The most wonderful time of the year has a dark underbelly: germs, bugs and general ickiness that can travel more quickly than Santa's sleigh. We're not trying to give you the willies, just suggesting a few easy ways to prevent problems and make your holidays even happier.
Spoiled snacks on the doorstep
Mail-order food gifts are great, unless the weather outside is too delightful to keep them cold. Left out too long, even well-packaged perishables such as cheese and cheesecake become frightful.
What to do: Open perishables immediately. If the food temperature is above 40 degrees, call the company that sent it and don't eat any. Not even a nibble. Seriously, don't.
Maladies under the mistletoe
Before you pucker up, consider a cheery note from a British Columbia health department: "Colds, kissing disease [mononucleosis], herpes infection, warts, hepatitis B and meningococcal disease may all be transmitted by kissing."
What to do: Smooch with discretion. (Thinking about warts should help.)
(Hum)bug on the tree
Critters on conifers are harmless and usually remain unnoticed until you haul the tree to the curb, but a few mites, spiders or praying mantids might hop off or hatch and stay awhile.
What to do: Before taking a tree inside, shake it to get rid of loose bugs and remove obvious eggs and nests. Don't spray with insecticide -- it's flammable.
Tummy troubles in tight places
Getting away for the holidays? Norovirus, aka "winter vomiting disease," causes more than 20 million cases of gastroenteritis every year. It spreads easily in tight quarters such as hotels, restaurants, airplanes and cruise ships, and is often transmitted on uncooked greens, fruit and shellfish.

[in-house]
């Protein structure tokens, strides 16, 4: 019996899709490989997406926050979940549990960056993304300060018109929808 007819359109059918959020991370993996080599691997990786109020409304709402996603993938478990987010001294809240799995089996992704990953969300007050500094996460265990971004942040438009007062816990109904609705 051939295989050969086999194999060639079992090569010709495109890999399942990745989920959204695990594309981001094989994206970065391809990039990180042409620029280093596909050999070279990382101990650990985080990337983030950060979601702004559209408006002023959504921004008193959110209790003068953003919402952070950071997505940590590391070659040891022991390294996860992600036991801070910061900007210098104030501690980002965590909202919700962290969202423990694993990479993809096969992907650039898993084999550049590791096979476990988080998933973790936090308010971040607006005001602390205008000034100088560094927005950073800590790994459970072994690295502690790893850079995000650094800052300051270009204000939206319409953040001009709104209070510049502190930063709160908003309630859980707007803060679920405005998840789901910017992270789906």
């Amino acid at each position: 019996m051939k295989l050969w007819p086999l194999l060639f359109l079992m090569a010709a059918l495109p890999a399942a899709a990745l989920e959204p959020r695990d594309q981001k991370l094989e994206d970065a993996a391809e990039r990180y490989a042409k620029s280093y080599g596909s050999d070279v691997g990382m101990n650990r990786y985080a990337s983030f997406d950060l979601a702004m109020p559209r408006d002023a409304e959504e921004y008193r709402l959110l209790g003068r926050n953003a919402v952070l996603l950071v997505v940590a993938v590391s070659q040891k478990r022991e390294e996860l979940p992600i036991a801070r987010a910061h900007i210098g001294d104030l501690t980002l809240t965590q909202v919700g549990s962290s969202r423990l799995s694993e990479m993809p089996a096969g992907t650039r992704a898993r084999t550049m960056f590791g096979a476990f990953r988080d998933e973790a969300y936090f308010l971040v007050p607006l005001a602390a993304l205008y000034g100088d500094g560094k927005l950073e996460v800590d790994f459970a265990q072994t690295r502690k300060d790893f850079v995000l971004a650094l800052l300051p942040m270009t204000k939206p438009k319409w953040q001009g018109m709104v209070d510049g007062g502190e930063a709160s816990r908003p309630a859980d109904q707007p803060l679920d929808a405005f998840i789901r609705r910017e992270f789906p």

What to do: Wash hands often and don't share utensils. If someone becomes ill with nausea or diarrhea, disinfect contaminated surfaces with a bleach solution.
Flu in the air
Influenza viruses thrive in late fall and early winter and spread from person to person through the air, particularly cold, dry air. Family gatherings, holiday crowds and even Santa's lap provide plenty of transmission opportunities.
What to do: Steer clear of coughing commuters, sneezing shoppers and ailing aunts. Hand sanitizer that contains at least 60 percent ethanol (also called ethyl alcohol) is very effective against flu.
Cold viruses on the remote
Are you constantly clicking between football and A Christmas Story? A 2011 study found that the TV remote is one of the germiest items in the house. Rhinoviruses, which cause about a third of all colds in adults, can be resistant to hand sanitizer and can survive on hard surfaces for four days.
What to do: Wash your hands often, try not to touch your nose or eyes, and if you're really worried, hide the remote.
Bacteria at the buffet
Nasty bacteria called Clostridium perfringens cause about a million cases of food poisoning each year, and they can flourish in catered foods, especially meats, that sit out a long time. After two hours at room temperature, bacteria in food double every 20 minutes.
What to do: At parties, pay attention to how long cooked food has been sitting. At home, refrigerate leftovers within two hours and freeze or toss them after three days.
Lice in Santa's lid
Pediculus humanus capitis isn't on anyone's wish list, but you're asking for it if you pop Frosty's old hat on your head without knowing where it's been. Lice don't hop or fly, so they have to be within crawling distance to hitch a ride.
What to do: Wash suspicious items in hot water or seal them in a plastic bag for two weeks before wearing.
Salmonella with stuffing
You don't have to eat undercooked turkey to get a serving of salmonella. Raw eggs and poultry can leave microbes on utensils, hands and countertops, ready to spread to other food.
What to do: Clean and sanitize as you cook. Use an eggnog recipe that requires heating the eggs. And don't bet on the booze in the eggnog: A 2008 experiment that suggested a 20 percent rum-and-bourbon concentration might kill salmonella was inconclusive.
Sources: Partnership for Food Safety Education; USDA; CDC; J. Owen Hendley, professor of pediatrics and infectious diseases at the University of Virginia; Pennsylvania State University; Rockefeller University via Science Daily; Michigan Department of Community Health